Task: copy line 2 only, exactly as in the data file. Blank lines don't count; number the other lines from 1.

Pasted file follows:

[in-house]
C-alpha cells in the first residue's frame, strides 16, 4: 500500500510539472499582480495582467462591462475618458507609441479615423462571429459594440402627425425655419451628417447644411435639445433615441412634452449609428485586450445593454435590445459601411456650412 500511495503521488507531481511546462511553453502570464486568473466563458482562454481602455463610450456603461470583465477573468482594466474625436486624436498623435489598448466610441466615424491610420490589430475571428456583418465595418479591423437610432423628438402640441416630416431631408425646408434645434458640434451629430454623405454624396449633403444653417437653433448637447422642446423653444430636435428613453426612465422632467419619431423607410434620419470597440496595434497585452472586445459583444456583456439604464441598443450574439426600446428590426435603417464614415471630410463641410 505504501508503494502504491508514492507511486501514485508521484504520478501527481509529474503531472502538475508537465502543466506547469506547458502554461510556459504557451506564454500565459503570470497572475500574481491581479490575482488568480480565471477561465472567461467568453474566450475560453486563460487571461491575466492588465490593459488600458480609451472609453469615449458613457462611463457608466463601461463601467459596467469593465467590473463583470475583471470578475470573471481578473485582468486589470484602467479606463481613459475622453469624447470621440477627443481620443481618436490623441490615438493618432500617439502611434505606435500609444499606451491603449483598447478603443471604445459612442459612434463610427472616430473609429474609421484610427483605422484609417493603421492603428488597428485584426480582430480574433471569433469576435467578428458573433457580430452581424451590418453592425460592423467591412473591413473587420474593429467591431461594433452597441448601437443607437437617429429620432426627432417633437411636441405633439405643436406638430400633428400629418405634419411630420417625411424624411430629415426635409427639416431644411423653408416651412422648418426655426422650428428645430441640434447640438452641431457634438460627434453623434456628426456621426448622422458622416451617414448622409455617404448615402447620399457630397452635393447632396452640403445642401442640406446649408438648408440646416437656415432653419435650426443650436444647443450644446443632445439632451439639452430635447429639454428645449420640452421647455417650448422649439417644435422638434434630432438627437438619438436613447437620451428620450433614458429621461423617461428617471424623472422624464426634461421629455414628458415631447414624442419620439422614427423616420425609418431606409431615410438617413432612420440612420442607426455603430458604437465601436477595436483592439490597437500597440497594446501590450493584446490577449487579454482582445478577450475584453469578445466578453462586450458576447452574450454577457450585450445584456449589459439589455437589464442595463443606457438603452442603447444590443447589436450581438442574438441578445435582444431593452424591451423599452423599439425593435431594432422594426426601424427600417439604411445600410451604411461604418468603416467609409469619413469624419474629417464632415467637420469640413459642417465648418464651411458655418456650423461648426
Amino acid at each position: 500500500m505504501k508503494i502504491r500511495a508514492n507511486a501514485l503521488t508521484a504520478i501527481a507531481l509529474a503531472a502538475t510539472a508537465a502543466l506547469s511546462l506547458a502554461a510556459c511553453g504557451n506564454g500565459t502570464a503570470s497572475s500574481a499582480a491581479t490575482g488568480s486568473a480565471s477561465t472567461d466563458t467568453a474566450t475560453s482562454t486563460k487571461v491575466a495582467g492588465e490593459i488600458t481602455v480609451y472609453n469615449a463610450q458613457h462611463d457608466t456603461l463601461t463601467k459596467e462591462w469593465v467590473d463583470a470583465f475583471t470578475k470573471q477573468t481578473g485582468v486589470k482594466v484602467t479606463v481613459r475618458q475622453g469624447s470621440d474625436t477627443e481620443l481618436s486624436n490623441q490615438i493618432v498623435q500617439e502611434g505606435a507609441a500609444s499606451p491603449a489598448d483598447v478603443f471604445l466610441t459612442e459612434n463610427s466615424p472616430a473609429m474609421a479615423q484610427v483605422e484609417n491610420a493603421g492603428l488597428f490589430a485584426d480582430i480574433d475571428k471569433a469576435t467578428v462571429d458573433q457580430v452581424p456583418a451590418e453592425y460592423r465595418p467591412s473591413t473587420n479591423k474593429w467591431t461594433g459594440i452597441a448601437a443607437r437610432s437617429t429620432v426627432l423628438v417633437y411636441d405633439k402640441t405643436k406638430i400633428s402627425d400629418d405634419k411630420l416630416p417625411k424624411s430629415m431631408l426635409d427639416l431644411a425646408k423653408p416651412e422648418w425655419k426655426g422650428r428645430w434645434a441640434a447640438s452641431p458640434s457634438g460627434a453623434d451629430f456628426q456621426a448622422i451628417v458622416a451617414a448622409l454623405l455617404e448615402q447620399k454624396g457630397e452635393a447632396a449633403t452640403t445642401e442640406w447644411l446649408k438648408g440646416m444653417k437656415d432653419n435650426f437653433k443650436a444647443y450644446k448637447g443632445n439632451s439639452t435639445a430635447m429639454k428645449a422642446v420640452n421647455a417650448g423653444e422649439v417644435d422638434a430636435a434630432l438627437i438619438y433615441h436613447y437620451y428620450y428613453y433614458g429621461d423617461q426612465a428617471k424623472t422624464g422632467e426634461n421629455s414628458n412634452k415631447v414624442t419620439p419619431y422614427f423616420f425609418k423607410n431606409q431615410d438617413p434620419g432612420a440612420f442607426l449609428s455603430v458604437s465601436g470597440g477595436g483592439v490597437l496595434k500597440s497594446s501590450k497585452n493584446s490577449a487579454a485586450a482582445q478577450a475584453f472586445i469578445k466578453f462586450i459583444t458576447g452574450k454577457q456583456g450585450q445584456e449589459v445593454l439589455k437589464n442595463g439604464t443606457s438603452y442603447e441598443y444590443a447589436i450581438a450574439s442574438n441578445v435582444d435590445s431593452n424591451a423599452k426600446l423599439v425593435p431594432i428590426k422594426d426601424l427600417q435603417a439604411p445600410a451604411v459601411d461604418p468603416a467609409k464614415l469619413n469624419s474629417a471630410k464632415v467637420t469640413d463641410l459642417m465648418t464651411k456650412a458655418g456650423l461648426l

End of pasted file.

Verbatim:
C-alpha cells in the first residue's frame, strides 16, 4: 500500500510539472499582480495582467462591462475618458507609441479615423462571429459594440402627425425655419451628417447644411435639445433615441412634452449609428485586450445593454435590445459601411456650412 500511495503521488507531481511546462511553453502570464486568473466563458482562454481602455463610450456603461470583465477573468482594466474625436486624436498623435489598448466610441466615424491610420490589430475571428456583418465595418479591423437610432423628438402640441416630416431631408425646408434645434458640434451629430454623405454624396449633403444653417437653433448637447422642446423653444430636435428613453426612465422632467419619431423607410434620419470597440496595434497585452472586445459583444456583456439604464441598443450574439426600446428590426435603417464614415471630410463641410 505504501508503494502504491508514492507511486501514485508521484504520478501527481509529474503531472502538475508537465502543466506547469506547458502554461510556459504557451506564454500565459503570470497572475500574481491581479490575482488568480480565471477561465472567461467568453474566450475560453486563460487571461491575466492588465490593459488600458480609451472609453469615449458613457462611463457608466463601461463601467459596467469593465467590473463583470475583471470578475470573471481578473485582468486589470484602467479606463481613459475622453469624447470621440477627443481620443481618436490623441490615438493618432500617439502611434505606435500609444499606451491603449483598447478603443471604445459612442459612434463610427472616430473609429474609421484610427483605422484609417493603421492603428488597428485584426480582430480574433471569433469576435467578428458573433457580430452581424451590418453592425460592423467591412473591413473587420474593429467591431461594433452597441448601437443607437437617429429620432426627432417633437411636441405633439405643436406638430400633428400629418405634419411630420417625411424624411430629415426635409427639416431644411423653408416651412422648418426655426422650428428645430441640434447640438452641431457634438460627434453623434456628426456621426448622422458622416451617414448622409455617404448615402447620399457630397452635393447632396452640403445642401442640406446649408438648408440646416437656415432653419435650426443650436444647443450644446443632445439632451439639452430635447429639454428645449420640452421647455417650448422649439417644435422638434434630432438627437438619438436613447437620451428620450433614458429621461423617461428617471424623472422624464426634461421629455414628458415631447414624442419620439422614427423616420425609418431606409431615410438617413432612420440612420442607426455603430458604437465601436477595436483592439490597437500597440497594446501590450493584446490577449487579454482582445478577450475584453469578445466578453462586450458576447452574450454577457450585450445584456449589459439589455437589464442595463443606457438603452442603447444590443447589436450581438442574438441578445435582444431593452424591451423599452423599439425593435431594432422594426426601424427600417439604411445600410451604411461604418468603416467609409469619413469624419474629417464632415467637420469640413459642417465648418464651411458655418456650423461648426